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Data: Generalized evidence for Bergmann’s rule body size variation in a cosmopolitan owl genus

Citation

Romano, Andrea; Séchaud, Robin; Roulin, Alexandre (2020), Data: Generalized evidence for Bergmann’s rule body size variation in a cosmopolitan owl genus, Dryad, Dataset, https://doi.org/10.5061/dryad.cc2fqz64b

Abstract

Aim: The eco-geographic Bergmann’s rule predicts that animals have smaller body size in warmer regions than in cold environments because of thermoregulatory reasons. Although this rule has been widely investigated, intraspecific analyses on cosmopolitan taxa are rare. We examined whether geographic variation in wing length, a proxy of body size, shows a Bergmannian pattern and can be explained by three mechanisms known to affect animal body size (heat conservation, resource availability and starvation resistance) in seven species of nocturnal raptors of the genus Tyto.

Location: World.

Taxon: Genus Tyto.

Methods: We measured wing length of 9033 museum specimens covering the entire distributional range of each species and linked it with geographic (absolute latitude, elevation) and climatic predictors associated with heat conservation, resource availability and starvation resistance hypotheses of spatial variation in body size.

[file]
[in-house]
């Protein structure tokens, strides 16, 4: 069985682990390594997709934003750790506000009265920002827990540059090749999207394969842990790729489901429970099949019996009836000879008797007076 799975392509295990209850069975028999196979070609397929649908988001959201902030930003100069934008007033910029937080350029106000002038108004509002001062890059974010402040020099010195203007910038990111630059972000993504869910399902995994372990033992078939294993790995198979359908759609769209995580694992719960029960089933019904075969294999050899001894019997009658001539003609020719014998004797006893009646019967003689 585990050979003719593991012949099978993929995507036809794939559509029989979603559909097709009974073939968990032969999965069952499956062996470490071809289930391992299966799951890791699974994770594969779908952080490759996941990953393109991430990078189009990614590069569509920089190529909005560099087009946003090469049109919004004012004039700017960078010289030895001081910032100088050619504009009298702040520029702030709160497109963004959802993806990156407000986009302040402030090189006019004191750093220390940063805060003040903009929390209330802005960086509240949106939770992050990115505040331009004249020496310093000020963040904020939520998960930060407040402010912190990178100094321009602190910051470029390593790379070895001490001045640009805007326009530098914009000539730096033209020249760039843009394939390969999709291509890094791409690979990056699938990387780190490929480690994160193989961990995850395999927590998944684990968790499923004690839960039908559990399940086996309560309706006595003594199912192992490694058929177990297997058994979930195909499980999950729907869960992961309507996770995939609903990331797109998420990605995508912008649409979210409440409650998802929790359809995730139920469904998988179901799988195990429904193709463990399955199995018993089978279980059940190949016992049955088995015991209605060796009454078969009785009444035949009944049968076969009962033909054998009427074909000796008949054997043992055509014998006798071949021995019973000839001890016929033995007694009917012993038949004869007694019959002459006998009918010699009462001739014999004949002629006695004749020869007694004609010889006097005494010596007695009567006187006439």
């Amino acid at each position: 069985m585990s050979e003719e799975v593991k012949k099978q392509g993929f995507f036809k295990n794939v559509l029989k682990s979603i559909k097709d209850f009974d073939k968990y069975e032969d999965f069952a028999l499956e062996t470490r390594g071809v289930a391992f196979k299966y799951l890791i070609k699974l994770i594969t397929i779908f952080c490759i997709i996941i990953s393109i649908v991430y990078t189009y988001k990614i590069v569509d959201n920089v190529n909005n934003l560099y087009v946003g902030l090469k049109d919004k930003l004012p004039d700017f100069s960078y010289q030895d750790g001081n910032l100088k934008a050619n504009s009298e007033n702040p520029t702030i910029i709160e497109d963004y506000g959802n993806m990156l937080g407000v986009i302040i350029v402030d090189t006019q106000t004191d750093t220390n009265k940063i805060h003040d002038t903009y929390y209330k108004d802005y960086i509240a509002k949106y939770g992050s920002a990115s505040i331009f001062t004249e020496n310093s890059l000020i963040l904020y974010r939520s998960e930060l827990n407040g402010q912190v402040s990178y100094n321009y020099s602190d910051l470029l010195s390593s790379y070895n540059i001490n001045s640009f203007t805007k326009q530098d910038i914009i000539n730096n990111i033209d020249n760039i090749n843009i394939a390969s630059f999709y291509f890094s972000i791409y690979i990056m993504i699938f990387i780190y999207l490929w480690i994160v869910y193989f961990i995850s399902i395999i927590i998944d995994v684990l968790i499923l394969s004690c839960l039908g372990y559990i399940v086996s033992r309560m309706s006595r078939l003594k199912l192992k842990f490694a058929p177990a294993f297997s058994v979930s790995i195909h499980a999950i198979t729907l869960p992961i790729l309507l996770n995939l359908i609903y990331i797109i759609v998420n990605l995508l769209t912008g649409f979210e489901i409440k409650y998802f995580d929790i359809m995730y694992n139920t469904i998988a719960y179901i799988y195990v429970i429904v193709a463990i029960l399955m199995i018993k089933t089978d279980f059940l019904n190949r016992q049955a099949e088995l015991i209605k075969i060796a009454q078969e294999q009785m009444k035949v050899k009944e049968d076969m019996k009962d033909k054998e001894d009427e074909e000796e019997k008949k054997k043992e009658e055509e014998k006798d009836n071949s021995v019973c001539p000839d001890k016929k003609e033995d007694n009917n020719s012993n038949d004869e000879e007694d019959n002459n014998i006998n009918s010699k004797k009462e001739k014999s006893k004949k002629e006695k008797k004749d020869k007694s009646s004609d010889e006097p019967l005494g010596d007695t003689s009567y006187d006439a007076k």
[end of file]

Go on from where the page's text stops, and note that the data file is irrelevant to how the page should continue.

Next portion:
Results: All the species show a trend of increasing wing length with increasing latitude and/or elevation, and in five of them either or both geographic predictors are statistically significant. In all the species showing a Bergmannian pattern, wing length significantly decreases with temperature, thus supporting the heat conservation hypothesis. Conversely, we found less generalized support for the other hypotheses, although in some species significant trends between wing length and proxies of climatic seasonality and/or primary productivity emerged.

Main conclusions: Consistent clines in body shrinking in warm environments are observed in species living in different continents at different latitudinal and temperature ranges, as well as exploiting different habitats. These findings thus support the hypothesis that body size is, at least partly, selected for heat maintenance depending on the thermal environment, even in nocturnal species which are not directly exposed to solar radiation. However, different selective pressures may also have concomitantly acted to promote body size evolution in this bird group.